When it comes to the sound of the game, overall it does sound very crisp and each individual sound correlates well to what’s happening on screen. But – and a big but – perhaps its nostalgia, but for me, Activision have replaced many of the key sounds from the original games that didn’t need replacing. Think of Sonic as an example – can you imagine if they changed the sound of collecting rings? Or Mario, when he jumps into one of the tubes? These sounds are over 20 years old and are iconic parts of the respective games. When it comes to Crash Bandicoot, there are also classic sounds, completely omitted from the remaster which disappoints me as a guy growing up with the games as a kid. For instance, getting an extra life has a very mild “kerching” sound compared to the brilliant one from the original games. The “whoa” sound that Crash makes is completely changed too. The glorious “aaaaah” noise when collecting a crystal is replaced. Just these little things, these iconic sounds, should have remained in the game in my opinion to remind people that these are the foundations of a 20 year old classic platformer that should be in place in every Crash Bandicoot game ever released in the future. But never mind!
Speaking of sound, the voice actors have done a good job in the remaster overall, and most of the dialogue remains untouched too, with some subtle changers here and there mainly for clarity. My only bug bear with this remaster however is Cortex. That’s not to say that Lex Lang has done a bad job as Cortex, but when Clancy Brown offers his services to completely redo his work from Crash 2 and 3 and they don’t even consider him, it stings a little. Cortex from the trilogy is one of my all time favourite villains and Clancy Brown brought that life to life in a massive way during this period.
One thing that was a criticism of the Crash Bandicoot, but was improved on slightly in Crash 2 and 3 was the controls and mechanics. In what was a stumbling block in the original trilogy, the game play mechanics, combined with the controls, are “almost” identical, for good or for bad. As stated earlier in this review, for me an imperative factor in this transition was to make the games “feel” the same, the intangible quality that was so specific and evident in the original games but lacked in other titles, the feeling so hard to define, HAD to be present in this remaster. And the result? It’s 99% there. And I emphasise 99%. Sometimes the game play mechanics feel a little “off”, sometimes the controls are a little stiff, but overall they do feel the same, very much so. There’s one or two things that are different in the mechanics, again, something hard to give examples of, but one thing is the ice levels in Crash 2 – gliding across the ice doesn’t “feel” the same as the original games, they definitely got that wrong and you have to mentally adjust to that if you’re playing comparatively from the original from 1997.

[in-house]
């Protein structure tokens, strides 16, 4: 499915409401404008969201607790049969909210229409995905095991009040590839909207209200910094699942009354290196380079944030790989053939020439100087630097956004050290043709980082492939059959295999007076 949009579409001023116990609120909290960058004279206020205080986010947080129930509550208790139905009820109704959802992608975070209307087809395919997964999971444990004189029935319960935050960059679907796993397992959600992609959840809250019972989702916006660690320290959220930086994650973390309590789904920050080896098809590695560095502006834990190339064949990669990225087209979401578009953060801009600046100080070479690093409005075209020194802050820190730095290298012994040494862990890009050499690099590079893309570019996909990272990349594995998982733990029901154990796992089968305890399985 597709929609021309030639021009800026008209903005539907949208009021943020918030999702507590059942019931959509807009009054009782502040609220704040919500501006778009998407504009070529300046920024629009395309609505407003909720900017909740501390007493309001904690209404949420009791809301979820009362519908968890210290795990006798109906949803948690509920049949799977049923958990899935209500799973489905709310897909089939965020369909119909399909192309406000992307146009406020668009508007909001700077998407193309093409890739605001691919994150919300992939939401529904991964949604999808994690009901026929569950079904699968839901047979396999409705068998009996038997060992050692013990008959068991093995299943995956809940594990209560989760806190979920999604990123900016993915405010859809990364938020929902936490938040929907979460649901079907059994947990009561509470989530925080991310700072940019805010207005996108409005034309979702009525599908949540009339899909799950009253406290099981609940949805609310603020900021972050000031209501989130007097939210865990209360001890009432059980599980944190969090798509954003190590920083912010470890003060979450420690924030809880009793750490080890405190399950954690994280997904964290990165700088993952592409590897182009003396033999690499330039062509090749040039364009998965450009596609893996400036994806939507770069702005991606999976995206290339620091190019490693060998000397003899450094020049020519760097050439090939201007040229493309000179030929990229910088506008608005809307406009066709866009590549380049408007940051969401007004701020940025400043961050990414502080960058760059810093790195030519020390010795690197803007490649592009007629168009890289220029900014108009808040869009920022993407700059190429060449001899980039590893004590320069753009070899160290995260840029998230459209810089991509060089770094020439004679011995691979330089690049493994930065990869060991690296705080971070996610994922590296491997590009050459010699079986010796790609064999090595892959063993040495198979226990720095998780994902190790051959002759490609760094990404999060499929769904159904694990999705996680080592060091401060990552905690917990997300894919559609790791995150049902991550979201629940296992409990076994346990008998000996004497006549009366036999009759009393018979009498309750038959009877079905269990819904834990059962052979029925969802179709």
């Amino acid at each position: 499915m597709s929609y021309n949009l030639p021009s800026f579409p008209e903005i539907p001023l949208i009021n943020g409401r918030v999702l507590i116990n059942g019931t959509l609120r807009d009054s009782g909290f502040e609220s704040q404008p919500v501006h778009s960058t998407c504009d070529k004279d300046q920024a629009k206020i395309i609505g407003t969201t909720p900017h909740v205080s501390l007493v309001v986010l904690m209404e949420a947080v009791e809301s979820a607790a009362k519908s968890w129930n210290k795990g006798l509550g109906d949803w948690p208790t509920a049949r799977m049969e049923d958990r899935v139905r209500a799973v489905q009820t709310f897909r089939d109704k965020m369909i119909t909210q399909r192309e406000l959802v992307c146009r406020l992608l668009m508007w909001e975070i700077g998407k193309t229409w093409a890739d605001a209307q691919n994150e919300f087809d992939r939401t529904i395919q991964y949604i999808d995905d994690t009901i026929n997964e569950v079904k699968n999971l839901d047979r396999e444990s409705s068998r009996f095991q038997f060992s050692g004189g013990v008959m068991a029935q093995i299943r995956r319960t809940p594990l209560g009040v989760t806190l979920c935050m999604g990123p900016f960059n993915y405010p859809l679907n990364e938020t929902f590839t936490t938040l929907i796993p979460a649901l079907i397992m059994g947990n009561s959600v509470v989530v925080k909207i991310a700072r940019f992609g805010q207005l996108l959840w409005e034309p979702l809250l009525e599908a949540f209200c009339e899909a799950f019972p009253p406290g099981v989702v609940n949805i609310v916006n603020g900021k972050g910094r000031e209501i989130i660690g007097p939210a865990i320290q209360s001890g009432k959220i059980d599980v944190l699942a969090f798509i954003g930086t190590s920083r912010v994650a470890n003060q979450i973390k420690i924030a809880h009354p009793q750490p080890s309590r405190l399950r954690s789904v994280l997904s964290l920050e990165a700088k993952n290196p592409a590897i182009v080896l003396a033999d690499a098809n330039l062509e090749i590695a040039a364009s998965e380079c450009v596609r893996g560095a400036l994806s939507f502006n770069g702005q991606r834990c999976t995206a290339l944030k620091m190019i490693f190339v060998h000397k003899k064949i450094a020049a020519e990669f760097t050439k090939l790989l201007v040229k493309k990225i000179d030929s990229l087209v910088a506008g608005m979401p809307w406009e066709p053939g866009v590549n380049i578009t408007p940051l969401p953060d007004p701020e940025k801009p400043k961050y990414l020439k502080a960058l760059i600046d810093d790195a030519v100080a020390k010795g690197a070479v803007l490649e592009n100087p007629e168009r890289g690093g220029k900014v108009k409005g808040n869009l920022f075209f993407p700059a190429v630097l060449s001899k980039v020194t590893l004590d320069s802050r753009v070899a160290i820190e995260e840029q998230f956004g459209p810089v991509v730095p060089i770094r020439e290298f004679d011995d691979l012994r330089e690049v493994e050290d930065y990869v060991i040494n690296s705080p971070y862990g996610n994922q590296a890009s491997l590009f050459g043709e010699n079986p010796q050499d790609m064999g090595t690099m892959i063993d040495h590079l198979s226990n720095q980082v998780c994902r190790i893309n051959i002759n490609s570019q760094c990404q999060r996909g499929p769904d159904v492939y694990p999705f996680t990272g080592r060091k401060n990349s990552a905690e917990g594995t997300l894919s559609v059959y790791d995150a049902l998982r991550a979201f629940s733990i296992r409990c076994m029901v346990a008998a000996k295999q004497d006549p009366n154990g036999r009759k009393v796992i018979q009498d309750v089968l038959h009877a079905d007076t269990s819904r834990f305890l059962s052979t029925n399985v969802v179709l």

However, I emphasise the mechanics and controls are almost identical, “for good or for bad”. Why? Crash Bandicoot is HARD. Especially the first game. The second and third games are a lot easier than the first, but that doesn’t take away from the fact that overall as a package, this game, even though it’s aimed at a younger audience, is a tough nut to crack. And while the controls and mechanics are almost identical to the original games, this could throw some people off. Aiming for that ambitious jump? Good luck. You’ll go, “how did I not make that jump! This is ridiculous!”. You’ll swear there was enough space between you and Nitro boxes. If you do Time Trials, be prepared for trial and error, getting far into a level before falling down a pit at the end. This game requires a lot of patience and it’s something a lot of modern day gamers may struggle to adapt to, when, generally speaking, games are easier than they were in the nineties.